4 misconceptions about PR entrepreneurs has

I recently spoke to a Malaysian CEO with over 20 years of experience in technology and running multinational brands. We spoke in length about public relations and he felt that it was not a smart decision at the moment, since his new startup was only 18 months old. Despite assurances from me and positive feedback from other entrepreneurs, he would not budge from his position.

This would have been very depressing a few years ago, but almost two years into my own entrepreneurial journey and this has become commonplace. I do not totally blame entrepreneurs though, in my experience, the industry has often failed the small business owner by refusing to adapt to the changing times. 

Read the first blog in this series here where I explore PR secrets for startups.

To help alleviate some fears that entrepreneurs might have and also, hopefully educate those who have not had experience working with PR agencies or people, I’ve decided to openly discuss four misconceptions about PR.

Let’s dive straight into it here. 

Public relations or PR agencies are a waste of money

The short answer here. No, it isn’t.

To elaborate on that a bit more, I think the misconceptions about PR arises from expectations and perceptions of what Public Relations is all about. For the most part, PR is actually a long and deliberate process. 

Hiring a PR agency to manage or change a business’ reputation involves patience and a lot of hard work. Often, the work we do now, only results in returns later on – could be weeks, months or even a year from now. 

For startups and small businesses to grow and avoid the inevitable growth stagnation, the smarter entrepreneurs turn to PR. By establishing a strong PR partner or internal team, they should be able to develop a sustainable strategy to grow their business even during lean periods. 

Public relations measurement is useless

This actually used to be true for a long time. The standard measurement practice (might still be for a lot of companies) used to be the measurement of PR value or the advertising value of the piece of coverage multiplied by a PR multiplier. This arbitrary figure could be 3, 5 or even 7 in some cases.

This was useless then and is even more so, as we are entering a new age of startups and SMEs needing measurable outcomes for anything marketing or PR campaign they invest in. 

With the right startup, they will look at measurements that matters and this varies by startup. At SYNC, we look at the following:

  • Increase in website traffic for brands that convert web traffic to sales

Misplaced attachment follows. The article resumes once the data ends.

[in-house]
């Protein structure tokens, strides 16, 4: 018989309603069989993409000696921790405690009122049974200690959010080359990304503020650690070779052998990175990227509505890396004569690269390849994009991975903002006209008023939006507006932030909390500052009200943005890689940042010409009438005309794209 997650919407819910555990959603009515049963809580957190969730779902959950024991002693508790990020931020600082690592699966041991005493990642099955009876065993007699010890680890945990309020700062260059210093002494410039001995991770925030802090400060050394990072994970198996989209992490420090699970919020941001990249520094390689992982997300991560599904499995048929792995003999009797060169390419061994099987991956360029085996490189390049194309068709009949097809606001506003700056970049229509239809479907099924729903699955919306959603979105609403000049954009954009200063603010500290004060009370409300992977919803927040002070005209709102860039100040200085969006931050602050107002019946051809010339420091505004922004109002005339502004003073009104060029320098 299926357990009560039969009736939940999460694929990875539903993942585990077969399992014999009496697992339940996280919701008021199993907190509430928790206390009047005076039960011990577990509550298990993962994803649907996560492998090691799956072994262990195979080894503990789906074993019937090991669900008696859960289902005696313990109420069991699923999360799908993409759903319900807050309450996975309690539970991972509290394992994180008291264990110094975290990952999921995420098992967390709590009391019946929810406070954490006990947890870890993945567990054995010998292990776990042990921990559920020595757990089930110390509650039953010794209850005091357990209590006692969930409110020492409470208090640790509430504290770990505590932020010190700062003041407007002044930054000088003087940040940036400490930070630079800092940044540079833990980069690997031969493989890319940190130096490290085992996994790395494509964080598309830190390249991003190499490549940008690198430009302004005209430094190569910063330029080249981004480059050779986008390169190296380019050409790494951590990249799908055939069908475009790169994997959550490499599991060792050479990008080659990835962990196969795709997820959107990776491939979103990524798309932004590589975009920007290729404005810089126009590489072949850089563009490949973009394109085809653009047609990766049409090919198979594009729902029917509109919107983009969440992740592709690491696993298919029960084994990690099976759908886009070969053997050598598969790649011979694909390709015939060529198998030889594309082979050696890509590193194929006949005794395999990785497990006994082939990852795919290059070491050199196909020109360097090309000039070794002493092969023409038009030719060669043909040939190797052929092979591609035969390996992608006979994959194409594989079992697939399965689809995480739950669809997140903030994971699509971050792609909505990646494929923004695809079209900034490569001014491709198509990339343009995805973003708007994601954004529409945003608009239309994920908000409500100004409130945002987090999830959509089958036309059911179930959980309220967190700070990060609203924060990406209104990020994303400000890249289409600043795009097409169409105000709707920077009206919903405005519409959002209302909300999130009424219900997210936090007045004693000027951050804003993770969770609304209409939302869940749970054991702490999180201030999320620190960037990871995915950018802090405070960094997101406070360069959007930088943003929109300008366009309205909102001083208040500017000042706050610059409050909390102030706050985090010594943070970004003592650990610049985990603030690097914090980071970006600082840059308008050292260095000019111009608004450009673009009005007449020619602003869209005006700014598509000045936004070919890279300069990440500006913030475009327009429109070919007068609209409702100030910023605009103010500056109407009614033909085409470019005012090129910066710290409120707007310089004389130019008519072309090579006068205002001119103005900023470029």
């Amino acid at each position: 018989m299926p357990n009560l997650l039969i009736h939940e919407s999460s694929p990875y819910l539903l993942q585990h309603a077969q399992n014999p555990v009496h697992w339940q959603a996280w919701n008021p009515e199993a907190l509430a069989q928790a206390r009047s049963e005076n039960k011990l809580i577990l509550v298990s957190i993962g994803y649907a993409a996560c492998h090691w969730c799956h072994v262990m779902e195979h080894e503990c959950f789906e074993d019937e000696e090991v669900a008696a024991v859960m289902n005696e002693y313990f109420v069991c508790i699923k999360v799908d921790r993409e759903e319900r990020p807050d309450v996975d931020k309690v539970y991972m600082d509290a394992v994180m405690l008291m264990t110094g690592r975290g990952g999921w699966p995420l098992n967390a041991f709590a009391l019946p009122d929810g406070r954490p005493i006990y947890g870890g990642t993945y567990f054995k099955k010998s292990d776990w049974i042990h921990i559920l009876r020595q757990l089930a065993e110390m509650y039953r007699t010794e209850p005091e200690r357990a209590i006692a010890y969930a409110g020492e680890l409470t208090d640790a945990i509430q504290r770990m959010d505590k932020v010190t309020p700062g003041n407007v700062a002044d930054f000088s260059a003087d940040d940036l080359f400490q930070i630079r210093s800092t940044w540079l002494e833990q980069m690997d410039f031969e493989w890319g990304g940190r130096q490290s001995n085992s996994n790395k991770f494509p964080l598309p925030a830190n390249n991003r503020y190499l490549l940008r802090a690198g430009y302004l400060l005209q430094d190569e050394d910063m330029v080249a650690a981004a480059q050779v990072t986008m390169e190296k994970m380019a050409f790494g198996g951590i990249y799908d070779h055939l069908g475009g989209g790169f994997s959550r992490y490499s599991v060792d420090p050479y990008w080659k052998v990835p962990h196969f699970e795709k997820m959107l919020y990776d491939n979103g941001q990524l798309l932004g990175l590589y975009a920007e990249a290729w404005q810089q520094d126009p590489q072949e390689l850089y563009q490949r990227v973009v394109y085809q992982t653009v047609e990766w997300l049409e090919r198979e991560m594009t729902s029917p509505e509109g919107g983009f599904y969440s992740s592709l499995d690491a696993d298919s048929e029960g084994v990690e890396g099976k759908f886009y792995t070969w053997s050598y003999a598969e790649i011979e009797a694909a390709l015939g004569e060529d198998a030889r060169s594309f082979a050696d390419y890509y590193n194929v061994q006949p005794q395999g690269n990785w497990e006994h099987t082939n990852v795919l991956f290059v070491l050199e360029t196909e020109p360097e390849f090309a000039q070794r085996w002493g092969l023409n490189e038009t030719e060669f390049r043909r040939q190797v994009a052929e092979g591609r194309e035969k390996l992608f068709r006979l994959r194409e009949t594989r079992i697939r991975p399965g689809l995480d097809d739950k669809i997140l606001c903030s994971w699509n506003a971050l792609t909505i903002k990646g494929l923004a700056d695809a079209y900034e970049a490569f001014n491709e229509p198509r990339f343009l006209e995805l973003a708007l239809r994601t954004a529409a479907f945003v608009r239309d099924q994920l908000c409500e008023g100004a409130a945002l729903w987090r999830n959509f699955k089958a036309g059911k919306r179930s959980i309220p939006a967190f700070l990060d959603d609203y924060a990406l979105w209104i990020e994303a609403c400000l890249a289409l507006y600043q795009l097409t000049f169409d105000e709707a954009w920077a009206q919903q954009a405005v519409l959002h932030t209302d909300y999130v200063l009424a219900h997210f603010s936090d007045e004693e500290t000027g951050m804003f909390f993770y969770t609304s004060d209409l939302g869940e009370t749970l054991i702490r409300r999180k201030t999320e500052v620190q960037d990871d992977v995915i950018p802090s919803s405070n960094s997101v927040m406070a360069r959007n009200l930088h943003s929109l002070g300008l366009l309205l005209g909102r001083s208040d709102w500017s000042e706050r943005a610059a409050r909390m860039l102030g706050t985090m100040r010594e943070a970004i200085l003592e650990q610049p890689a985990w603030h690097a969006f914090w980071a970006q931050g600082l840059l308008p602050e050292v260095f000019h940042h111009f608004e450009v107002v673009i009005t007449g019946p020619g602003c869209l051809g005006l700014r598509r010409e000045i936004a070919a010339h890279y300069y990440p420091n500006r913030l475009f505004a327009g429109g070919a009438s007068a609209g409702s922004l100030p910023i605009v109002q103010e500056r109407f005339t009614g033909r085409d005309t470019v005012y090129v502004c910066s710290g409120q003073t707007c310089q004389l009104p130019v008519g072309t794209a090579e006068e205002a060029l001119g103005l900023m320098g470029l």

• Downloads of a mobile app
  • Inbound lead generation for B2B startups, and even
  • Reduction in sales cycle timing to reduce the cost of acquisition

An over-reliance on the press release

Why does every entrepreneur I speak to nowadays equate PR to press releases? If I hear another person say, why are you not budgeting for monthly press releases, I may need a holiday.

Do not get me wrong, press releases are extremely valuable tools, but need to be used wisely. Over-utilising releases can reduce the value of your brand. Launching a brand new product that will become a major revenue driver for your brand definitely deserves a release, while a small partnership with no significance to your industry and brand may not require a full-fledged announcement. 

A good PR agency or team will help you plan your announcements and find creative ways to make sure you maintain good coverage for your brand even when there are no announcements. There are always interviews, industry stories and contributed articles. 

Focusing on a narrow media pool

My least favourite quote from a client in Singapore goes a bit something like this:

If aren’t getting coverage from The Straits Times then why are we even bothering to do any PR at all?


What preceded was a carefully executed plan that yielded interviews with the top business magazines and online websites in the country. This was both demoralising and also very worrying for myself and the team. We were concerned he would just cancel all the interviews.

However, this story has a good ending for everyone involved. After some persuading, everything went as planned and we were able to get four really good interviews completed. The client was also able to double their inbound lead generation in the next month and has slowly, but surely come onboard to a more strategic way to look at PR. Hopefully, that helped change his misconceptions about PR.

We share some PR tips for responding to a poor customer review online.

There are amazing media all around the region that have a great readership and are also influential. Work with your public relations agency or team to find out which publications are relevant to you and why, rather than focusing on a very small pool, because you know them.

If you’re curious to learn more about the misconceptions of PR or want to speak to a SYNC consultant about starting your brand’s PR journey, contact us at [email protected]

This article originally appeared on Tech Collective under the title “4 misconceptions every entrepreneur has about public relations”.

This article has been updated on 10 June 2020

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